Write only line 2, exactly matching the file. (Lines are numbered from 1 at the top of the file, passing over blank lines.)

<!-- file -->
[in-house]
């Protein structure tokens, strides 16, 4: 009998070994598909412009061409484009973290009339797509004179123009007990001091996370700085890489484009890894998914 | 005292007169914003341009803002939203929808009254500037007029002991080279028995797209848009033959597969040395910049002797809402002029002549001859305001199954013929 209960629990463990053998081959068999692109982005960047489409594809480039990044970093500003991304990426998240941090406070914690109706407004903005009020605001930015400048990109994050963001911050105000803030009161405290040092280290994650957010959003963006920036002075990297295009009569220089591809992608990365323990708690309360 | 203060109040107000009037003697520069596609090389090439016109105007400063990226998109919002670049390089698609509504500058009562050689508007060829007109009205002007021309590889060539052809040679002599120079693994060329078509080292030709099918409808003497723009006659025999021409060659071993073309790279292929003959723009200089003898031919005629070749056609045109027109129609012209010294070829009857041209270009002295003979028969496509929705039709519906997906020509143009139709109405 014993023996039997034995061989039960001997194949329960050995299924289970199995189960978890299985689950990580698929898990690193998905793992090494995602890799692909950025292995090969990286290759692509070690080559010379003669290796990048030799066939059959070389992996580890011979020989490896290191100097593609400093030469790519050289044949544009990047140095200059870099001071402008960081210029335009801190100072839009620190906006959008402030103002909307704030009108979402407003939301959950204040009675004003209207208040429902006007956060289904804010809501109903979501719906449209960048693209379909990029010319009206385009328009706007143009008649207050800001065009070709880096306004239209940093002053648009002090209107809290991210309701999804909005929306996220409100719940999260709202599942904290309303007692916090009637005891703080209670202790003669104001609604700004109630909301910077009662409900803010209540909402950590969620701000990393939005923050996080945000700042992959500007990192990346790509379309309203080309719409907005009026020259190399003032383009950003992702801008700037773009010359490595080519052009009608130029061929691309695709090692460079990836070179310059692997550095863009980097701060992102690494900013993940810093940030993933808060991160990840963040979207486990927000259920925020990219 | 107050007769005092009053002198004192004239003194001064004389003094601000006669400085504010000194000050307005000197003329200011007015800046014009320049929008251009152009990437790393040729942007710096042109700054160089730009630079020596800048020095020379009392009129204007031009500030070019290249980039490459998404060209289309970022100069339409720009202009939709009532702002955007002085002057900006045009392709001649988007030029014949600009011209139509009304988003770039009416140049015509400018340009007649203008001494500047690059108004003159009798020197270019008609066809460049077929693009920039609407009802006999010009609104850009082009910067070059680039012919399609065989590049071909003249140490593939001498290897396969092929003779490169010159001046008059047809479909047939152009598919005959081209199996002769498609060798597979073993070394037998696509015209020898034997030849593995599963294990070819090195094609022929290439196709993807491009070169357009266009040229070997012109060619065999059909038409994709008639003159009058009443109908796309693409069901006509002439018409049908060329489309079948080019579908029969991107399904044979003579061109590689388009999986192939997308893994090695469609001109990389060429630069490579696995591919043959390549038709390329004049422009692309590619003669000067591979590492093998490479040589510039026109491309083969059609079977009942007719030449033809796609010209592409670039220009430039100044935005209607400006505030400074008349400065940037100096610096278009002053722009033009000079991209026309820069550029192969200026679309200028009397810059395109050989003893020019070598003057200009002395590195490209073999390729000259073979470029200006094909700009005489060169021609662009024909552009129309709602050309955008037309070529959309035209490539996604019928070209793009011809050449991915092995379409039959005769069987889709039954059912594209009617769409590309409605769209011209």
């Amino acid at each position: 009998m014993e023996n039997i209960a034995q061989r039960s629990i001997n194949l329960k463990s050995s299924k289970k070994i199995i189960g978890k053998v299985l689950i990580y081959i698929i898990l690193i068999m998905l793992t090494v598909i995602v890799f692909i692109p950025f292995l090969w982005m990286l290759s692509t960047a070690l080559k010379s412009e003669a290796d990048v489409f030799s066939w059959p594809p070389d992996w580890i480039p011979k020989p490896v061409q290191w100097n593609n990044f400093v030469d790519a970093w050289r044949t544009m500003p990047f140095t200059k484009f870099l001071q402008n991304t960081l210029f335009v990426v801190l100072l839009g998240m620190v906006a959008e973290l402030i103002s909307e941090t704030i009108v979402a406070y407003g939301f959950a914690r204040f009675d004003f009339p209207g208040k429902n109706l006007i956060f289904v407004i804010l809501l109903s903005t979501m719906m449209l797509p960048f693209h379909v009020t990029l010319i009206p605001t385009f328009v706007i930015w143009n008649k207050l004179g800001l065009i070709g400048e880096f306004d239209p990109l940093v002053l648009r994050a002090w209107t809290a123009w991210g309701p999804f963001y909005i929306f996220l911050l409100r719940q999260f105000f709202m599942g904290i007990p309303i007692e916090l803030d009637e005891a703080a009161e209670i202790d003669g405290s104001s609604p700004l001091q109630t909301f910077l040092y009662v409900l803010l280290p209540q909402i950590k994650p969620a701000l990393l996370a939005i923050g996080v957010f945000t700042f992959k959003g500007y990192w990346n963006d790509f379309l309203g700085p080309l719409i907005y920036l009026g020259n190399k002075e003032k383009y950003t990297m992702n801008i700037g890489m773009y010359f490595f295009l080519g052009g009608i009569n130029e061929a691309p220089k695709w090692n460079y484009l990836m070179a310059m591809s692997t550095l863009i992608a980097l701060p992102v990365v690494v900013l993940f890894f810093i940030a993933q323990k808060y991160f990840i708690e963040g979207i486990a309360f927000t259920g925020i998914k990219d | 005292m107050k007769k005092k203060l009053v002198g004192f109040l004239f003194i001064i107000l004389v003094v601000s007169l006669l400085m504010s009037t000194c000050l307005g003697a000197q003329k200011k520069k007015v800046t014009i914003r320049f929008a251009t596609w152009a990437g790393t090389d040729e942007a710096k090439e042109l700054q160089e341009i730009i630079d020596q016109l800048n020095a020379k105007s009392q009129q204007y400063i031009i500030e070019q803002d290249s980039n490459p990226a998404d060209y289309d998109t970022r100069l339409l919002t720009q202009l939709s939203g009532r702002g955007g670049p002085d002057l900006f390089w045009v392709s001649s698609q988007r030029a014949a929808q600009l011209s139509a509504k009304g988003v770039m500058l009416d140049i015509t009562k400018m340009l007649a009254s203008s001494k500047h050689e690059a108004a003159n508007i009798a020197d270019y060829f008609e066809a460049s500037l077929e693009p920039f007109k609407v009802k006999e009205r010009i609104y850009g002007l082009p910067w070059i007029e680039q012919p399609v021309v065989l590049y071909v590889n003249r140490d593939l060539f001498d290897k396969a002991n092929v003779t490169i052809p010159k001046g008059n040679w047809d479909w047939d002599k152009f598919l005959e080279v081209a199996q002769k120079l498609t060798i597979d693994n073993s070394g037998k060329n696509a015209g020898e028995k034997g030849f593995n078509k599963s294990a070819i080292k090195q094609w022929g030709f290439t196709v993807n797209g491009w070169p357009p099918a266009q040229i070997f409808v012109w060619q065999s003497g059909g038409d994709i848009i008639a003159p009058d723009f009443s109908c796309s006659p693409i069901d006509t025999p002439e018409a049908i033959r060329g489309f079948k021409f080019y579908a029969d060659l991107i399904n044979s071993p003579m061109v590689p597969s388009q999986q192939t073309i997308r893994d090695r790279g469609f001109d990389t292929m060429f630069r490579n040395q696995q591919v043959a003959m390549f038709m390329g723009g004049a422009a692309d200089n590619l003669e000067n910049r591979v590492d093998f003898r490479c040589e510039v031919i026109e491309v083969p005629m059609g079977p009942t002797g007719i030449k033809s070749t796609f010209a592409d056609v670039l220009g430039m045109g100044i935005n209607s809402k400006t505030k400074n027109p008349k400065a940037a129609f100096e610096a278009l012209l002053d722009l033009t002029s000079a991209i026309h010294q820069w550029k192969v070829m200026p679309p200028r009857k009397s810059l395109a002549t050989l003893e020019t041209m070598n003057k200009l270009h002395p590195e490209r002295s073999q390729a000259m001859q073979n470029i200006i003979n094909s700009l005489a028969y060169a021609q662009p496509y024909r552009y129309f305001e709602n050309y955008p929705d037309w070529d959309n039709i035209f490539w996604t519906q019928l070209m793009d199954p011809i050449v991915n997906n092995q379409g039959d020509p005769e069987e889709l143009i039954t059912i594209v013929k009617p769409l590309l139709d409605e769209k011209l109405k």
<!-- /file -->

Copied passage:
């Protein structure tokens, strides 16, 4: 009998070994598909412009061409484009973290009339797509004179123009007990001091996370700085890489484009890894998914 | 005292007169914003341009803002939203929808009254500037007029002991080279028995797209848009033959597969040395910049002797809402002029002549001859305001199954013929 209960629990463990053998081959068999692109982005960047489409594809480039990044970093500003991304990426998240941090406070914690109706407004903005009020605001930015400048990109994050963001911050105000803030009161405290040092280290994650957010959003963006920036002075990297295009009569220089591809992608990365323990708690309360 | 203060109040107000009037003697520069596609090389090439016109105007400063990226998109919002670049390089698609509504500058009562050689508007060829007109009205002007021309590889060539052809040679002599120079693994060329078509080292030709099918409808003497723009006659025999021409060659071993073309790279292929003959723009200089003898031919005629070749056609045109027109129609012209010294070829009857041209270009002295003979028969496509929705039709519906997906020509143009139709109405 014993023996039997034995061989039960001997194949329960050995299924289970199995189960978890299985689950990580698929898990690193998905793992090494995602890799692909950025292995090969990286290759692509070690080559010379003669290796990048030799066939059959070389992996580890011979020989490896290191100097593609400093030469790519050289044949544009990047140095200059870099001071402008960081210029335009801190100072839009620190906006959008402030103002909307704030009108979402407003939301959950204040009675004003209207208040429902006007956060289904804010809501109903979501719906449209960048693209379909990029010319009206385009328009706007143009008649207050800001065009070709880096306004239209940093002053648009002090209107809290991210309701999804909005929306996220409100719940999260709202599942904290309303007692916090009637005891703080209670202790003669104001609604700004109630909301910077009662409900803010209540909402950590969620701000990393939005923050996080945000700042992959500007990192990346790509379309309203080309719409907005009026020259190399003032383009950003992702801008700037773009010359490595080519052009009608130029061929691309695709090692460079990836070179310059692997550095863009980097701060992102690494900013993940810093940030993933808060991160990840963040979207486990927000259920925020990219 | 107050007769005092009053002198004192004239003194001064004389003094601000006669400085504010000194000050307005000197003329200011007015800046014009320049929008251009152009990437790393040729942007710096042109700054160089730009630079020596800048020095020379009392009129204007031009500030070019290249980039490459998404060209289309970022100069339409720009202009939709009532702002955007002085002057900006045009392709001649988007030029014949600009011209139509009304988003770039009416140049015509400018340009007649203008001494500047690059108004003159009798020197270019008609066809460049077929693009920039609407009802006999010009609104850009082009910067070059680039012919399609065989590049071909003249140490593939001498290897396969092929003779490169010159001046008059047809479909047939152009598919005959081209199996002769498609060798597979073993070394037998696509015209020898034997030849593995599963294990070819090195094609022929290439196709993807491009070169357009266009040229070997012109060619065999059909038409994709008639003159009058009443109908796309693409069901006509002439018409049908060329489309079948080019579908029969991107399904044979003579061109590689388009999986192939997308893994090695469609001109990389060429630069490579696995591919043959390549038709390329004049422009692309590619003669000067591979590492093998490479040589510039026109491309083969059609079977009942007719030449033809796609010209592409670039220009430039100044935005209607400006505030400074008349400065940037100096610096278009002053722009033009000079991209026309820069550029192969200026679309200028009397810059395109050989003893020019070598003057200009002395590195490209073999390729000259073979470029200006094909700009005489060169021609662009024909552009129309709602050309955008037309070529959309035209490539996604019928070209793009011809050449991915092995379409039959005769069987889709039954059912594209009617769409590309409605769209011209």